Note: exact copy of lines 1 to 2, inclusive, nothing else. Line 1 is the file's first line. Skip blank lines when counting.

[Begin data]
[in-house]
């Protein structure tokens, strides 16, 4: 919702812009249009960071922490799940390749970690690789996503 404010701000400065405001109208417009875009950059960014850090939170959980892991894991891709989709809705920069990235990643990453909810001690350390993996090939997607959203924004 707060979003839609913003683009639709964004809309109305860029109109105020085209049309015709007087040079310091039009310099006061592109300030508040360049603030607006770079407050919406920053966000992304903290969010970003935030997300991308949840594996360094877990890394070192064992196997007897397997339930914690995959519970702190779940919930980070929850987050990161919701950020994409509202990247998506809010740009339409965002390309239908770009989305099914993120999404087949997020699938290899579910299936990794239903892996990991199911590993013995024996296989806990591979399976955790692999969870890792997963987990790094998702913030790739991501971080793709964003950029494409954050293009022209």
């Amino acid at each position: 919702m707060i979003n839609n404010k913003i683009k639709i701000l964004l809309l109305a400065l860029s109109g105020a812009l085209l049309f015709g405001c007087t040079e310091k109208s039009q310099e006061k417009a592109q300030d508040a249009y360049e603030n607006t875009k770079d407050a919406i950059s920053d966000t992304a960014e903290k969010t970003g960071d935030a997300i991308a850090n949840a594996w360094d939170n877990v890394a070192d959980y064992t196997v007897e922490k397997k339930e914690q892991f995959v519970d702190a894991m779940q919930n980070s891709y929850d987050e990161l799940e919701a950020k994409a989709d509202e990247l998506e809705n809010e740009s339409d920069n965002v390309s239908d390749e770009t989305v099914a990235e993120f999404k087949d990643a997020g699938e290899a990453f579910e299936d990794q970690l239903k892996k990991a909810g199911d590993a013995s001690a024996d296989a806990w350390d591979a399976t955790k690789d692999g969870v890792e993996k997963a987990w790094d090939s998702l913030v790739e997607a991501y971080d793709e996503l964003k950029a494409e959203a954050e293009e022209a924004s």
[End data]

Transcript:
[in-house]
């Protein structure tokens, strides 16, 4: 919702812009249009960071922490799940390749970690690789996503 404010701000400065405001109208417009875009950059960014850090939170959980892991894991891709989709809705920069990235990643990453909810001690350390993996090939997607959203924004 707060979003839609913003683009639709964004809309109305860029109109105020085209049309015709007087040079310091039009310099006061592109300030508040360049603030607006770079407050919406920053966000992304903290969010970003935030997300991308949840594996360094877990890394070192064992196997007897397997339930914690995959519970702190779940919930980070929850987050990161919701950020994409509202990247998506809010740009339409965002390309239908770009989305099914993120999404087949997020699938290899579910299936990794239903892996990991199911590993013995024996296989806990591979399976955790692999969870890792997963987990790094998702913030790739991501971080793709964003950029494409954050293009022209």